‘I was really passionate about the subject’
Sydney student receives highly competitive NSERC scholarship
It wasn’t until high school when Daniel Andrews realized science was of interest to him. He found changes and new discoveries happened every day.
When it came time for Andrews to apply for university, he knew the science route was the one for him, something he could see himself doing for the rest of his life.
“Once I started the program, I found that I was really passionate about the subject,” said the Mount Saint Vincent University student. “I wanted to invest as much as I could into my new-found passion.”
Eventually, his love of science led him to an interest in research. He started taking courses that tailored more towards the molecular and biochemical side of biology.
During his second year at university, he approached Dr. Tamara Franz-Odendaal, who immediately offered him volunteer work in her lab.
“She really provided me with the opportunity to thrive in her lab,” said Andrews, a Sydney native. “I always had input on what I was doing, she always encouraged questions and she actively challenged me to put in my best effort.”
Today, Andrews is working towards his bachelor of science with honours degree in biology. He has worked on his honours thesis for the past year and a half under the supervision of Dr. Franz-Odendaal.
The research Andrews has been doing involves bone growth and development in animals, and how the process differs among various species.
“Our lab focuses on embryonic bone development in the skull of a number of different organisms — particularly in chickens and many different species of fish,” said Andrews. “In a nutshell, we want to be able to understand exactly how, when, and why these bones form in the eye as the embryo develops in the egg.”
Andrews’ thesis, titled ‘Cell Dynamics in a Novel in Vitro Culturing Technique for Embryonic Chick Eyes’, has been published in print by the Department of Biology at MSVU.
Being published means a lot of Andrews.
“Simply having a completed hard copy of the thesis kind of wraps everything up in a nice bow,” said Andrews, 22. “A thesis is essentially a story — you tell the reader what you’re doing, what you’ve learned and why it’s important.”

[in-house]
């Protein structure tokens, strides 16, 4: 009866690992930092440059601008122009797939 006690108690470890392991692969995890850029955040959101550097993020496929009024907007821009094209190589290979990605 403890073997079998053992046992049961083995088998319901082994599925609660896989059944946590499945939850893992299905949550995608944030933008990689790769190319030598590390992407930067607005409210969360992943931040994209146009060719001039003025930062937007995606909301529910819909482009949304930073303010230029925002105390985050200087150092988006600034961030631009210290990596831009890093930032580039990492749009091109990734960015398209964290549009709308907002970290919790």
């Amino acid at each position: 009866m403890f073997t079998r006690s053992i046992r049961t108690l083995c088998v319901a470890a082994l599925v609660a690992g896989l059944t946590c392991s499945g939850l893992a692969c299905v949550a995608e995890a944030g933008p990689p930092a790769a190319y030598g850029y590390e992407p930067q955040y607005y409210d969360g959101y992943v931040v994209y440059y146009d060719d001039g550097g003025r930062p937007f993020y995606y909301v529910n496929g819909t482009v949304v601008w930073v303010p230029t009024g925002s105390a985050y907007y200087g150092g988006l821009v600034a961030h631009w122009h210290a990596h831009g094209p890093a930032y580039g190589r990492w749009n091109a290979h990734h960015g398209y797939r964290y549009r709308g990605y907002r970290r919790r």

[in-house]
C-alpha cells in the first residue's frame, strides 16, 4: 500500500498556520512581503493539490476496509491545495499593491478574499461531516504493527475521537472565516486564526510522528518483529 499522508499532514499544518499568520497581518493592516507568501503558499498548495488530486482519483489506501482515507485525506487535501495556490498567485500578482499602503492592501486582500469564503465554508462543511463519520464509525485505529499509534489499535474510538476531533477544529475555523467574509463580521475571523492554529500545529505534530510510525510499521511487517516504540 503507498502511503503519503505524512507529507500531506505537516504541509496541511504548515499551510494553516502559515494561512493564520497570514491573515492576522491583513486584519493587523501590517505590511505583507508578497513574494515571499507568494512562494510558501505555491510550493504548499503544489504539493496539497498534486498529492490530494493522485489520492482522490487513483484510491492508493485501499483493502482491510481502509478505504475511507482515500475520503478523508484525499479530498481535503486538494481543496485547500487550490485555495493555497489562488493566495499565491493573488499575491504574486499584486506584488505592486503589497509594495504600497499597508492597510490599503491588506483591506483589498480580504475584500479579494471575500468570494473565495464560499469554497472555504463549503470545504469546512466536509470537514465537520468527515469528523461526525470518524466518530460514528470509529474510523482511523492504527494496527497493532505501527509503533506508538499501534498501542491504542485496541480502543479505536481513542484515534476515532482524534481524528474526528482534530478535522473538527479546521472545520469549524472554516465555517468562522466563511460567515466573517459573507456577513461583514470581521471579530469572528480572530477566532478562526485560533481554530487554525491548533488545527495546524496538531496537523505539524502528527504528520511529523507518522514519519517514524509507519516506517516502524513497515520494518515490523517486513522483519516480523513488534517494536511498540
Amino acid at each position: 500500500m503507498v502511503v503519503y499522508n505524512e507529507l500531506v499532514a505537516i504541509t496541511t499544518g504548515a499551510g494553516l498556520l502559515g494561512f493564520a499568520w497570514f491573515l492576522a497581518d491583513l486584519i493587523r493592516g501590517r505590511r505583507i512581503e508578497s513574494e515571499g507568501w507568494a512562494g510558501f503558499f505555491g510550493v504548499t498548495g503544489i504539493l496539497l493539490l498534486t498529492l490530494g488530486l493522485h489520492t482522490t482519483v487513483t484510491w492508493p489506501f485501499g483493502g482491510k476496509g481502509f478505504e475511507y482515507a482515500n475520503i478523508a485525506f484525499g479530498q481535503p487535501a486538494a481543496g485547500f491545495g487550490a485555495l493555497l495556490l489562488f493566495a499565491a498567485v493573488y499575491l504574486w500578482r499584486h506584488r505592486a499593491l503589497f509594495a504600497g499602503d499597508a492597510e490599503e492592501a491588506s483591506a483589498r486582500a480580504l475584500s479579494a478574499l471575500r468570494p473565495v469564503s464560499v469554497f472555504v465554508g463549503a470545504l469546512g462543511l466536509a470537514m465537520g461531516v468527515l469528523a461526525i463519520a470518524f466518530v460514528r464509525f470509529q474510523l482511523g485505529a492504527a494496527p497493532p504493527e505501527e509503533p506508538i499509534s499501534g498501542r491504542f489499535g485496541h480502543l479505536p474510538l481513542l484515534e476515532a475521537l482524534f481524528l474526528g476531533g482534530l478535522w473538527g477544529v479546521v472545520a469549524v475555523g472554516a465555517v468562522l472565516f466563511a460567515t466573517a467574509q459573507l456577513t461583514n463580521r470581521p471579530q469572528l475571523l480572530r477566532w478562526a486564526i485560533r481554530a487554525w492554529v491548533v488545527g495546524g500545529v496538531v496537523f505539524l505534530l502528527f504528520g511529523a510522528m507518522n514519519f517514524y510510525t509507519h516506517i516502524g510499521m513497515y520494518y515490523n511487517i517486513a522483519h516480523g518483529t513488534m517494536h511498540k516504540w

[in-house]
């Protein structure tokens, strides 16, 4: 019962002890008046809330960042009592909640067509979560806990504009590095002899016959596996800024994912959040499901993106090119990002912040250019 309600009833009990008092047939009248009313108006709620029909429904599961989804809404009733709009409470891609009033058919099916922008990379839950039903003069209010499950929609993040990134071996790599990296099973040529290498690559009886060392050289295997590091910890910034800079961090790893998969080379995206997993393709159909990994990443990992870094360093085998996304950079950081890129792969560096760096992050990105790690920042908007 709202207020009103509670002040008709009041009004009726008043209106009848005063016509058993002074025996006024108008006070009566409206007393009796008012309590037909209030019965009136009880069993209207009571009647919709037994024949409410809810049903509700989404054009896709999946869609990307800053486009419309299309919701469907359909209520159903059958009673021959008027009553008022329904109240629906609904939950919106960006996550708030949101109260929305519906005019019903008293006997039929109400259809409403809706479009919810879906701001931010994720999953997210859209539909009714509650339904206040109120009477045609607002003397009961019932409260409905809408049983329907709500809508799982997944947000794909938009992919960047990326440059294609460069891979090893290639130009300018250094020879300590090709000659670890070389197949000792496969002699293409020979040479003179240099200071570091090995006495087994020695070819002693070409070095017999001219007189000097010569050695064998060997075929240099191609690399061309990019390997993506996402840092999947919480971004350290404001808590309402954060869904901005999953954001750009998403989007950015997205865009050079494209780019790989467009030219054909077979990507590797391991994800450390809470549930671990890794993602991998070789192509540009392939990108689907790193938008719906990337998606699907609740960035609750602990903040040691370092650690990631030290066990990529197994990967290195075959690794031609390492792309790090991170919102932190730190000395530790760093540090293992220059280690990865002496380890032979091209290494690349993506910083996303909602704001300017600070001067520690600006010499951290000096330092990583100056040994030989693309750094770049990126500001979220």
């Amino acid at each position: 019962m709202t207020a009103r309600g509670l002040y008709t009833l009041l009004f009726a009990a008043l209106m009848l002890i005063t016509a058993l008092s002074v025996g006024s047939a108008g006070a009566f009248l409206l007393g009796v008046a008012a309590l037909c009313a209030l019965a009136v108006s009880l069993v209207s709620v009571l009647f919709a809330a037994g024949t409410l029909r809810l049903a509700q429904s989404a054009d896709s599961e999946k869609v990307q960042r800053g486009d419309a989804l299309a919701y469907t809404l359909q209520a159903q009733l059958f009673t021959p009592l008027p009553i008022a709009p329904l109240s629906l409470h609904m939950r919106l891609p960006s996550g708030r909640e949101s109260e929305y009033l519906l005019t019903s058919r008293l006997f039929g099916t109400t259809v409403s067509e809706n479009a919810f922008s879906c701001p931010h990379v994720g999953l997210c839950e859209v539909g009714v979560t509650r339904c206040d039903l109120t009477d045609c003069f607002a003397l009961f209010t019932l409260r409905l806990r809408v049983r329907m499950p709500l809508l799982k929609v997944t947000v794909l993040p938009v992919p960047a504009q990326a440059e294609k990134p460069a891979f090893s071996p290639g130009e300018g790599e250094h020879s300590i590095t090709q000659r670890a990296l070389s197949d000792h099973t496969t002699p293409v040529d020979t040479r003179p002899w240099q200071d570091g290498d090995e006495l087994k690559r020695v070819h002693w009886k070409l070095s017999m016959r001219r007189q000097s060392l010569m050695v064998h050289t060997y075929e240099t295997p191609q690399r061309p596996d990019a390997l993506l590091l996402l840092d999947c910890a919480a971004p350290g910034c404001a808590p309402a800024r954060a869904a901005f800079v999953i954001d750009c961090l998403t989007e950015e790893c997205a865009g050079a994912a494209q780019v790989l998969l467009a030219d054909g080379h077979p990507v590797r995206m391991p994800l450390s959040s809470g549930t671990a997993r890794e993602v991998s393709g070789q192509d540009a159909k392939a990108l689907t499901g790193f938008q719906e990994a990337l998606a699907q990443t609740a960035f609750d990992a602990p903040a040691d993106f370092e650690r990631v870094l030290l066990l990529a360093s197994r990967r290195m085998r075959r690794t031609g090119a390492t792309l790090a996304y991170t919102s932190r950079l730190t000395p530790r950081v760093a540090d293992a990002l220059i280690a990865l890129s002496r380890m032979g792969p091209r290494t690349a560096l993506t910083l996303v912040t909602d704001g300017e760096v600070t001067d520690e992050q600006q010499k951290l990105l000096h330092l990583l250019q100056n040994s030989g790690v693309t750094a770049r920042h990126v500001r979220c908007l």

Not only was Andrews been published, his diligence as a researcher and his presence at the university has earned him plenty of recognition as well.
Andrews has twice received the Science Student Society award. He has also been the recipient of the Sister Lua Gavin scholarship and the Lillian Wainright scholarship.
Recently, he received a Canada Graduate Scholarships Master’s program award valued at $17,500 per year for each of two years from the Natural Sciences and Engineering Research Council of Canada (NSERC).
Andrews said the scholarship featured a long application process that included a lot of writing and research proposals.
“I had to put together an application good enough to convince the funding organization why they should fund my research and why they should invest in me as a graduate student,” he said.
The scholarship is a highly competitive award. In 2016, the scholarship received 1,550 applicants, while 625 awards were offered. The 2017 figures were not released at press time.
Andrews will graduate from Mount Saint Vincent University on Friday. He will further his studies, taking his Master’s in Biochemistry and Molecular Biology through the Faculty of Medicine at the University of British Columbia next January.
“The one thing I’ve been telling myself throughout my undergrad, and to this day, is that I’m going to make a meaningful impact on health research or medical research.”